Psychosocial Development Case Study Analysis for the Movie Little Miss Sunshine

Psychosocial Development Case Study Analysis for the Movie Little Miss Sunshine

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Psychosocial Development Case Study Analysis
In Jonathan Dayton and Valerie Faris’ 2006 movie Little Miss Sunshine, they depict the tribulations of a dysfunctional family trying to get their daughter to a beauty pageant, while encompassing strong portrayals of common issues in the United States today. It communicates the individual’s struggle to be perfect, as well as the difficulties of the average middle class family in society. In this paper I will analyze three characters; Olive, Dwayne, and Richard Hoover, identifying their life stages, psychosocial development, role in the family and their resiliency through the stories challenging circumstances.

Life Stages
According to Erikson, the development of the ego is based on the successful resolution of crises which occur in predetermined stages, the epigenic principle, that transpires over a lifetime. Olive is going through the school age stage of development and the industry versus inferiority crisis where she must deal with demands to learn skills or risk feeling like an incompetent failure (Newman, 2013). Her need to compete in the beauty pageant is her way of showing that she is not inferior. She desperately wants to win the approval of her peers and role models by demonstrating her worth. In the beginning of the movie, she desires to be a beauty queen but she does not possess the talents to become successful. Throughout the journey, each family member played intricate roles by helping Olive build her abilities for the upcoming competition, especially her drug/sex addict grandfather Edwin. This support from her family encourages and reinforces Olive, resulting in her sense of self-confidence. Even though she did not win the pageant, her overall self-worth and feeling of co...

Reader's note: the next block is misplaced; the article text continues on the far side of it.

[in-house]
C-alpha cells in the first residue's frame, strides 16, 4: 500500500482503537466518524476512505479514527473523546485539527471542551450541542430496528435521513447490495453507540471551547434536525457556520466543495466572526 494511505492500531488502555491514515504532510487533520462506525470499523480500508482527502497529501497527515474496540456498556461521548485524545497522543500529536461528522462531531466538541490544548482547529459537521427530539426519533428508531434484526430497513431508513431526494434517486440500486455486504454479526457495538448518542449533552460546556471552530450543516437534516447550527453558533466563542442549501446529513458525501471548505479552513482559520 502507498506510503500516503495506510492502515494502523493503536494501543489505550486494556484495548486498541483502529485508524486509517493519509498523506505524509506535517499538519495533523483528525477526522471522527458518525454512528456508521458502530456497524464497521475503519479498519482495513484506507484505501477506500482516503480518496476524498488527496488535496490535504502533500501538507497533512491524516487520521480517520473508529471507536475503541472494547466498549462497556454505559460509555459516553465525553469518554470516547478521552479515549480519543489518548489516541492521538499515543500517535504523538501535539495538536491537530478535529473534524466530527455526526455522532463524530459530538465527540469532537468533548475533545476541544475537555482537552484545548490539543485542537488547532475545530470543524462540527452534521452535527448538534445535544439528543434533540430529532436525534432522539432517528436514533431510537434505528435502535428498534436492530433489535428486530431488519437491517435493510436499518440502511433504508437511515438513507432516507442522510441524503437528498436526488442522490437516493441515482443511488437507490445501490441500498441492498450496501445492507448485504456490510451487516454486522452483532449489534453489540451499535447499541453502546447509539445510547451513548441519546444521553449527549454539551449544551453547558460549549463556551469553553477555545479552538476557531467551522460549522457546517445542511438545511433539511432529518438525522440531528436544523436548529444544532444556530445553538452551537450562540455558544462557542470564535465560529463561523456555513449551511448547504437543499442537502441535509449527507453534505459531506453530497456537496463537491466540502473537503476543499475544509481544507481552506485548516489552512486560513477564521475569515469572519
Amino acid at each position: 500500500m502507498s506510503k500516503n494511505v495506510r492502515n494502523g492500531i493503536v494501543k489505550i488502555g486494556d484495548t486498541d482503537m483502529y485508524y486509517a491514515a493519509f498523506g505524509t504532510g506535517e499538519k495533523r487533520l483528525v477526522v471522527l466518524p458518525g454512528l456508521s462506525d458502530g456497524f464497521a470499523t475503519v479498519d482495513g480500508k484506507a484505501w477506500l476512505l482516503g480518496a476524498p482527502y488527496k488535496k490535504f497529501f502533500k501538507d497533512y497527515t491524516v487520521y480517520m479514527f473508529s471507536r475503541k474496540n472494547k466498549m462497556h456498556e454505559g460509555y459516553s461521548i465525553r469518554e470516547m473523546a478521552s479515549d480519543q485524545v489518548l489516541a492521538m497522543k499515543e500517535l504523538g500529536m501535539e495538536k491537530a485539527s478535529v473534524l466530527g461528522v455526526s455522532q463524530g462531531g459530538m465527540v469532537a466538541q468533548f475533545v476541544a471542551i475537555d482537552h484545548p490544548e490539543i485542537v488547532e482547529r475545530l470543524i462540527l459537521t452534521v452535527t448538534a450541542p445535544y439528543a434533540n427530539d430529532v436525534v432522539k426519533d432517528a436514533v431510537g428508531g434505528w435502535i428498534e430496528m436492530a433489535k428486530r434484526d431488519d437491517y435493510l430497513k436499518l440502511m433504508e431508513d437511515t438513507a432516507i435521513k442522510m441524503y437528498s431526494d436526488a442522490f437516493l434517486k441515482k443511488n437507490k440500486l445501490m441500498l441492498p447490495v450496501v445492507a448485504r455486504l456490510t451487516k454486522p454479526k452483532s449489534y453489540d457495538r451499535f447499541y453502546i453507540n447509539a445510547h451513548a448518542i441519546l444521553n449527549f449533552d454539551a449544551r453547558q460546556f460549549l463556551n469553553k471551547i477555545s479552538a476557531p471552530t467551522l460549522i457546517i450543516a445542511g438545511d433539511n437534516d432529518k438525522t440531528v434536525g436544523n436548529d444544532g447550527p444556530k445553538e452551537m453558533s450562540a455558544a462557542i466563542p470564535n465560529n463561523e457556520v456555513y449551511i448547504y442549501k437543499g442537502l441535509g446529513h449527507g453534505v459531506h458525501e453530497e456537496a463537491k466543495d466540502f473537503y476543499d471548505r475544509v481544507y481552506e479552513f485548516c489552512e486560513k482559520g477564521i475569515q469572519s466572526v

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...ment. The therapists would seek out all strengths they use to effectively deal with their life, while building upon their assets they already posses. The Hoovers may have “strengths and positive human qualities that are often unrecognized, unnamed, and unacknowledged, both in therapeutic and school settings” (Bernard, 1991). Teaching each individual techniques that identify strengths in themselves as well as using positive language to reframe how how they see their current circumstances will promote a more resilient perspective for the Hoovers. Also, an optimistic thinking style when life problems arise will increase the chances of a successful outcome. Richard Hoover shows that he is capable of this but anger and frustration impede further attainment of this techinique. The positive psychology approach would be usefull when working with each person, individually.

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